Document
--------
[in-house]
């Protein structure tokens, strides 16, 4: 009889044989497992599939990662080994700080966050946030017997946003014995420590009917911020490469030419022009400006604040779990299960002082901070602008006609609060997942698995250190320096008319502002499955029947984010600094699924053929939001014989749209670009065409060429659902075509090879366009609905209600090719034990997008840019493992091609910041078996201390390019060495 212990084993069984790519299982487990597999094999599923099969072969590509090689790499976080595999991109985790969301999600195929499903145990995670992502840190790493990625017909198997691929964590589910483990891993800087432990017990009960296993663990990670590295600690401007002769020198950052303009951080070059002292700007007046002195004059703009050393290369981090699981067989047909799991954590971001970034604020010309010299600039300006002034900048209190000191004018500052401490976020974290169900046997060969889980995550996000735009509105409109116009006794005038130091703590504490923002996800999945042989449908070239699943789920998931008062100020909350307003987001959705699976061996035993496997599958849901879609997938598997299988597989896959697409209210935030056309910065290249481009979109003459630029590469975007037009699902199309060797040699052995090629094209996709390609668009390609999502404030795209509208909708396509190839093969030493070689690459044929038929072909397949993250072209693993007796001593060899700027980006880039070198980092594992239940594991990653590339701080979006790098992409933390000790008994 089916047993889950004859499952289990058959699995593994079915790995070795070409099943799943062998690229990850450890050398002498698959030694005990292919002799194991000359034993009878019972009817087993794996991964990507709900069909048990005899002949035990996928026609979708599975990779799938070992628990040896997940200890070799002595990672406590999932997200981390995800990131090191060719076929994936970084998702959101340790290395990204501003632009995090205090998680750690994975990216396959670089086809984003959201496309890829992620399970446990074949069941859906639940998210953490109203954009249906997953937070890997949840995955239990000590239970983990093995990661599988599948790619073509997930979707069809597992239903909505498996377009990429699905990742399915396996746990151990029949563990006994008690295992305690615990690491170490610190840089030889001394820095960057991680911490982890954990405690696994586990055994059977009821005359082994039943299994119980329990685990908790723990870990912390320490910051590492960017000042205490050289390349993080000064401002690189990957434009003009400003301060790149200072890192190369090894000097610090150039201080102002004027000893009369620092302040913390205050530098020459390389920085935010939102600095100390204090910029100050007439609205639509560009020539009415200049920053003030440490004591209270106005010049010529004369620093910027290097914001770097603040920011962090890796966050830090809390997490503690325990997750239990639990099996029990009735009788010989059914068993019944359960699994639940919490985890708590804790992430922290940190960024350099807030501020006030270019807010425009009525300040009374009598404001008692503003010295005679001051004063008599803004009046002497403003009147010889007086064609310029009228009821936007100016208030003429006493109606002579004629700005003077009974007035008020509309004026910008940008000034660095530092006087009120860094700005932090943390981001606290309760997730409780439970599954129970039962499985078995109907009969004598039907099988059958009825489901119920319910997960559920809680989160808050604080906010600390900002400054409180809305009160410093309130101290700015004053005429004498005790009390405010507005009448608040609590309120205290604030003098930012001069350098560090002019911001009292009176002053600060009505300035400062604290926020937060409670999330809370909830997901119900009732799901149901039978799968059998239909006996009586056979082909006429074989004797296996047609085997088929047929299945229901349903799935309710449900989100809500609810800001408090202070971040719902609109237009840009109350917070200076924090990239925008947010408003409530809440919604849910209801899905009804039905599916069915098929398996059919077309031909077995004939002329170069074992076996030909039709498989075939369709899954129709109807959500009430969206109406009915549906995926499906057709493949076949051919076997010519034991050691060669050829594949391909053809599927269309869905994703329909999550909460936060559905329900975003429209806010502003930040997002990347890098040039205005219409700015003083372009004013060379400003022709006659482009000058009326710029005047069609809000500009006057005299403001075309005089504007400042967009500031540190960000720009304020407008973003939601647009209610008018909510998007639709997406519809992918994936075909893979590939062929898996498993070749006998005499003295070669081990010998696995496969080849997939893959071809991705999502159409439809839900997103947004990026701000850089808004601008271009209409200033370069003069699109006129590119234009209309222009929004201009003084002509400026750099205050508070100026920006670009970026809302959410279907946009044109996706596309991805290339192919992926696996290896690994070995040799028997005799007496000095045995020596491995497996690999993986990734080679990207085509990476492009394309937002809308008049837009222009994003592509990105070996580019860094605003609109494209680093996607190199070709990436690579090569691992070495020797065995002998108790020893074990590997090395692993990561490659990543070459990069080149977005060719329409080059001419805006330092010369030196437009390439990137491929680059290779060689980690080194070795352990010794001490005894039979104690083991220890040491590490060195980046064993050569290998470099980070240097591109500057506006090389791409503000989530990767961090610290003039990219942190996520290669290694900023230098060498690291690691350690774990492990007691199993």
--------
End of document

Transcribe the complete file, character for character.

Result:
[in-house]
């Protein structure tokens, strides 16, 4: 009889044989497992599939990662080994700080966050946030017997946003014995420590009917911020490469030419022009400006604040779990299960002082901070602008006609609060997942698995250190320096008319502002499955029947984010600094699924053929939001014989749209670009065409060429659902075509090879366009609905209600090719034990997008840019493992091609910041078996201390390019060495 212990084993069984790519299982487990597999094999599923099969072969590509090689790499976080595999991109985790969301999600195929499903145990995670992502840190790493990625017909198997691929964590589910483990891993800087432990017990009960296993663990990670590295600690401007002769020198950052303009951080070059002292700007007046002195004059703009050393290369981090699981067989047909799991954590971001970034604020010309010299600039300006002034900048209190000191004018500052401490976020974290169900046997060969889980995550996000735009509105409109116009006794005038130091703590504490923002996800999945042989449908070239699943789920998931008062100020909350307003987001959705699976061996035993496997599958849901879609997938598997299988597989896959697409209210935030056309910065290249481009979109003459630029590469975007037009699902199309060797040699052995090629094209996709390609668009390609999502404030795209509208909708396509190839093969030493070689690459044929038929072909397949993250072209693993007796001593060899700027980006880039070198980092594992239940594991990653590339701080979006790098992409933390000790008994 089916047993889950004859499952289990058959699995593994079915790995070795070409099943799943062998690229990850450890050398002498698959030694005990292919002799194991000359034993009878019972009817087993794996991964990507709900069909048990005899002949035990996928026609979708599975990779799938070992628990040896997940200890070799002595990672406590999932997200981390995800990131090191060719076929994936970084998702959101340790290395990204501003632009995090205090998680750690994975990216396959670089086809984003959201496309890829992620399970446990074949069941859906639940998210953490109203954009249906997953937070890997949840995955239990000590239970983990093995990661599988599948790619073509997930979707069809597992239903909505498996377009990429699905990742399915396996746990151990029949563990006994008690295992305690615990690491170490610190840089030889001394820095960057991680911490982890954990405690696994586990055994059977009821005359082994039943299994119980329990685990908790723990870990912390320490910051590492960017000042205490050289390349993080000064401002690189990957434009003009400003301060790149200072890192190369090894000097610090150039201080102002004027000893009369620092302040913390205050530098020459390389920085935010939102600095100390204090910029100050007439609205639509560009020539009415200049920053003030440490004591209270106005010049010529004369620093910027290097914001770097603040920011962090890796966050830090809390997490503690325990997750239990639990099996029990009735009788010989059914068993019944359960699994639940919490985890708590804790992430922290940190960024350099807030501020006030270019807010425009009525300040009374009598404001008692503003010295005679001051004063008599803004009046002497403003009147010889007086064609310029009228009821936007100016208030003429006493109606002579004629700005003077009974007035008020509309004026910008940008000034660095530092006087009120860094700005932090943390981001606290309760997730409780439970599954129970039962499985078995109907009969004598039907099988059958009825489901119920319910997960559920809680989160808050604080906010600390900002400054409180809305009160410093309130101290700015004053005429004498005790009390405010507005009448608040609590309120205290604030003098930012001069350098560090002019911001009292009176002053600060009505300035400062604290926020937060409670999330809370909830997901119900009732799901149901039978799968059998239909006996009586056979082909006429074989004797296996047609085997088929047929299945229901349903799935309710449900989100809500609810800001408090202070971040719902609109237009840009109350917070200076924090990239925008947010408003409530809440919604849910209801899905009804039905599916069915098929398996059919077309031909077995004939002329170069074992076996030909039709498989075939369709899954129709109807959500009430969206109406009915549906995926499906057709493949076949051919076997010519034991050691060669050829594949391909053809599927269309869905994703329909999550909460936060559905329900975003429209806010502003930040997002990347890098040039205005219409700015003083372009004013060379400003022709006659482009000058009326710029005047069609809000500009006057005299403001075309005089504007400042967009500031540190960000720009304020407008973003939601647009209610008018909510998007639709997406519809992918994936075909893979590939062929898996498993070749006998005499003295070669081990010998696995496969080849997939893959071809991705999502159409439809839900997103947004990026701000850089808004601008271009209409200033370069003069699109006129590119234009209309222009929004201009003084002509400026750099205050508070100026920006670009970026809302959410279907946009044109996706596309991805290339192919992926696996290896690994070995040799028997005799007496000095045995020596491995497996690999993986990734080679990207085509990476492009394309937002809308008049837009222009994003592509990105070996580019860094605003609109494209680093996607190199070709990436690579090569691992070495020797065995002998108790020893074990590997090395692993990561490659990543070459990069080149977005060719329409080059001419805006330092010369030196437009390439990137491929680059290779060689980690080194070795352990010794001490005894039979104690083991220890040491590490060195980046064993050569290998470099980070240097591109500057506006090389791409503000989530990767961090610290003039990219942190996520290669290694900023230098060498690291690691350690774990492990007691199993």